Participates are rewarded with a free movie tickets at the end of the session!
Click here to view the Curtin Autism Research Poster
Curtin University are looking for teenagers with high functioning Autism/Asperger’s Syndrome, aged between 13 to 17 years who are willing to participate in this study. They are looking at the way teenagers’ eyes move when looking at faces and finding hidden shapes. You can help them learn more about the way teenagers’ eyes move by participating in this study. The results will be combined with teenagers without high functioning Autism or Asperger’s Syndrome to compare the performance and eye movements of the two groups. This technology has been used by many researchers, without any known side effects.
Participates are rewarded with 2 free movie tickets at the end of the session!
Click here to view the Curtin Autism Research Poster
Click here to view the Parent Information Sheet
Click here to view the Teenagers Information Sheet
What is it like becoming an adult if you have autism?
Becoming an adult can be an exciting, but challenging time. This research project aims to find out what it is like becoming an adult if you have high functioning autism or Asperger’s Syndrome. They would like to find out about your experience as your son or daughter becomes an adult.
For this study they are looking for parents of young people (aged 18‐30) with high functioning autism spectrum disorder or Asperger’s Syndrome.
If you decide to take part, you will be asked to take part in a group discussion with other parents of young people with autism. There will be two parts of the group discussions. The first being an opportunity to raise and discuss issues. While the second being an opportunity to rank the importance of these issues. The groups will run for about two hours at a place that is convenient to you (for example, Autism Association of WA, Autism West or Curtin University).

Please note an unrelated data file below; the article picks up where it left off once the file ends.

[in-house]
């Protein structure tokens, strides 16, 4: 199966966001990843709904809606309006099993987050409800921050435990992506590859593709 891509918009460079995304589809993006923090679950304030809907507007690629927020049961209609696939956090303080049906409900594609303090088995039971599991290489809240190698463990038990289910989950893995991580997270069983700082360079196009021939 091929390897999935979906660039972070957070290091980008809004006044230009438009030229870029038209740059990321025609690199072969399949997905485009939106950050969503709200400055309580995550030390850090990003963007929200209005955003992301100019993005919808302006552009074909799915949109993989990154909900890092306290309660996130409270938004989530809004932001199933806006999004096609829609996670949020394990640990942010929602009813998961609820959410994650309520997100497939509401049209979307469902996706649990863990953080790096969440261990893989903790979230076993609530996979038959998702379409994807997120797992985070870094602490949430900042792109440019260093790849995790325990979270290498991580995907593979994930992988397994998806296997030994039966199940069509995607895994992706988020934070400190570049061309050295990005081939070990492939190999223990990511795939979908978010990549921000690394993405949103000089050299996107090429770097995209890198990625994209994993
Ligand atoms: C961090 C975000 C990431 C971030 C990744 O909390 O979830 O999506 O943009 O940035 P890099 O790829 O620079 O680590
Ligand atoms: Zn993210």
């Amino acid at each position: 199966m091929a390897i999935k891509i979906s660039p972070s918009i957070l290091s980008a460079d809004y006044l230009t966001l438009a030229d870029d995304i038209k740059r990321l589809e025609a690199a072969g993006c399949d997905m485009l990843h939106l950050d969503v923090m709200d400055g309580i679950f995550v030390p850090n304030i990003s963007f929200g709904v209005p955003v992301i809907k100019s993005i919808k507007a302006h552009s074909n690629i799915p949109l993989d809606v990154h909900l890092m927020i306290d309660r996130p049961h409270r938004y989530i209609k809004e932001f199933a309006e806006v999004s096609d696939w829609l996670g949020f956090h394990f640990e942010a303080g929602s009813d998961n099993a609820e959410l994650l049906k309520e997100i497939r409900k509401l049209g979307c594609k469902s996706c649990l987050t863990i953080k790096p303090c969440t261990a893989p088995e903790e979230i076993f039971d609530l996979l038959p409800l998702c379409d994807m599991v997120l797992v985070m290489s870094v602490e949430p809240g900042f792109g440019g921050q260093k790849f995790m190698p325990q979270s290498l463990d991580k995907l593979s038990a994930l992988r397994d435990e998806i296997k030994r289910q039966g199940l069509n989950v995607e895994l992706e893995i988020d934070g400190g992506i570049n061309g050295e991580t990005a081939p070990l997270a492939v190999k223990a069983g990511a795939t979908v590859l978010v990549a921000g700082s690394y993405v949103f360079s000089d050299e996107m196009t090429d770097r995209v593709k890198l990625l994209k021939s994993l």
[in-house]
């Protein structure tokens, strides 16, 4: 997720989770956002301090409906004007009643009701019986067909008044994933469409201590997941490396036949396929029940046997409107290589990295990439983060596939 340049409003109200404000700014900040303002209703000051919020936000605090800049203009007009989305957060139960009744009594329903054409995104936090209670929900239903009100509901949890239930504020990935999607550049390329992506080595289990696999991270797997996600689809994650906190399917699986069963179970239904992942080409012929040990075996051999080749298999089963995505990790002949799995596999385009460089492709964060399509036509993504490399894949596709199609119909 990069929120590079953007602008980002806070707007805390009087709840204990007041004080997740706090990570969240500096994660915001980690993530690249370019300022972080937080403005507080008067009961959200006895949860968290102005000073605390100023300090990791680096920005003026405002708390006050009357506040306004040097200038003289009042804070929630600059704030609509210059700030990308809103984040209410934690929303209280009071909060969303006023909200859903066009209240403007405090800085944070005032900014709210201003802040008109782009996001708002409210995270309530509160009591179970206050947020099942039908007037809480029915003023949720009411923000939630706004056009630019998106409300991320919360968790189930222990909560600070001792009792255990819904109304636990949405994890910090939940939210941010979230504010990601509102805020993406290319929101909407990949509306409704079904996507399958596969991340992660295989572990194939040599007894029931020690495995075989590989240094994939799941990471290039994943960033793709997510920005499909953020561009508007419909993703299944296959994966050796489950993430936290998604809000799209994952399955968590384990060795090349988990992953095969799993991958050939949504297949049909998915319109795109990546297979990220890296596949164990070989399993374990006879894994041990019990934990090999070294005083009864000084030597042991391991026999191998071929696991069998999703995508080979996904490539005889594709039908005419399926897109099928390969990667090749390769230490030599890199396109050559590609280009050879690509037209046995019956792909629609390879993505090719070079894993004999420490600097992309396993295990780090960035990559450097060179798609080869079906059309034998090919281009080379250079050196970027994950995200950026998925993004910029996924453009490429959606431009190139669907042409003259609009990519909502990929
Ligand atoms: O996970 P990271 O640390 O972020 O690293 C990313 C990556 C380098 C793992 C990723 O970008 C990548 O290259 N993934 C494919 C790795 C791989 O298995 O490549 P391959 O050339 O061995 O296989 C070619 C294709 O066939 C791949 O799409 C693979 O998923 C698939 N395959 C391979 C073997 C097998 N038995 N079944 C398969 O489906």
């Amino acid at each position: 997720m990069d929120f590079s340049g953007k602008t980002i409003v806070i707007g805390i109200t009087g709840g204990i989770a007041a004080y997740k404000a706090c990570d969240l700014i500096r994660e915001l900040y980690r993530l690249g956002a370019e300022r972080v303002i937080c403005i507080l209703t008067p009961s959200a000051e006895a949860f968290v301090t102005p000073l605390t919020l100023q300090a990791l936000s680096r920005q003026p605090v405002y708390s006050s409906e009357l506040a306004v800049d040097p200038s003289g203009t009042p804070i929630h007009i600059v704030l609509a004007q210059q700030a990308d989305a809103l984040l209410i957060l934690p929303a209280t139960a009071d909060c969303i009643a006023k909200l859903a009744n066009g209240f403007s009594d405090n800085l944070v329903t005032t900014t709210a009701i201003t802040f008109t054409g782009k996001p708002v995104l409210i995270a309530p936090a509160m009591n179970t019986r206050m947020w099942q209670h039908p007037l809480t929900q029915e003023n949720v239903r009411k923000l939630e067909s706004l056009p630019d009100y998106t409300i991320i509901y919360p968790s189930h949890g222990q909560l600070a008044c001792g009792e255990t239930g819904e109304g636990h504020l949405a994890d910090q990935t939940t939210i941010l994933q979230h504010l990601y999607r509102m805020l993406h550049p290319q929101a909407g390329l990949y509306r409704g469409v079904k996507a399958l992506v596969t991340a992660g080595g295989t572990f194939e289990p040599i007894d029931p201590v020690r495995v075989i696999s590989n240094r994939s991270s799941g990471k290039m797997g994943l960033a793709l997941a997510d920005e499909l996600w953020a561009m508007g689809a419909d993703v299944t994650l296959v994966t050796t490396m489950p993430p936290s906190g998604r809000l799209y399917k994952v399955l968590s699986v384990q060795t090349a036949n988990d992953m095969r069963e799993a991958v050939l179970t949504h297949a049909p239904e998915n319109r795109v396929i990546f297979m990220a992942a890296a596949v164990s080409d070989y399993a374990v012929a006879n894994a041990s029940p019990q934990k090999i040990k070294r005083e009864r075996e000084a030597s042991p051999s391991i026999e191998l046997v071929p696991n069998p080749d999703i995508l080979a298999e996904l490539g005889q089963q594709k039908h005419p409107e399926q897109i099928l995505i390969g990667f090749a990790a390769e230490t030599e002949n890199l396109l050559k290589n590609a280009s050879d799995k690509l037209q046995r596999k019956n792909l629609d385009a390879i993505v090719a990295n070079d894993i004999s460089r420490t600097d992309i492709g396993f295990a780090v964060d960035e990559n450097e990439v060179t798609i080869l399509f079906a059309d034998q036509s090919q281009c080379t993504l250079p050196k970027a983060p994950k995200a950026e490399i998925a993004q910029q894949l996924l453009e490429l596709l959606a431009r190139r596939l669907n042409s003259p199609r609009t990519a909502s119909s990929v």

This is an opportunity for them to find out your opinions and everyone’s viewpoint is valuable.
As a token of their appreciation for participating in this study they would like to give you two adult cinema tickets and to reimburse your travel expenses.
CSMP – Curtin Specialist Mentoring Program
Jointly funded by Autism West and Curtin University to help support students on the Autism Spectrum to realise their life potential.
Click here to view the flyer for CSMP.
Job Vacancy @ Autism West
Autism and Asperger’s ECU Research Project
The project explores the link between self esteem, school experience, mental health and depression of teenagers with Autism and Asperger’s Disorder. It also asks you about services you may have used or are using.
Teenagers must have a diagnosis of Autism or Asperger’s Disorder
Teenagers are between the ages of 12 and 17 years old
Teenagers and mothers must be willing to participate in 30-40 minutes of questionnaires.
Click here to view the flyer for the ECU Research Project.
TOBY Playpad is a revolutionary evidence based iPad app that was designed to support the learning needs of children with an ASD. TOBY teaches parents and carers to immediately implement therapy in the home using both on and off iPad activities. It is ideal for children on wait lists or as a tool for home practice. Autism West has partnered with Curtin and Deakin Universities to create the TOBY Playpad (TOBY).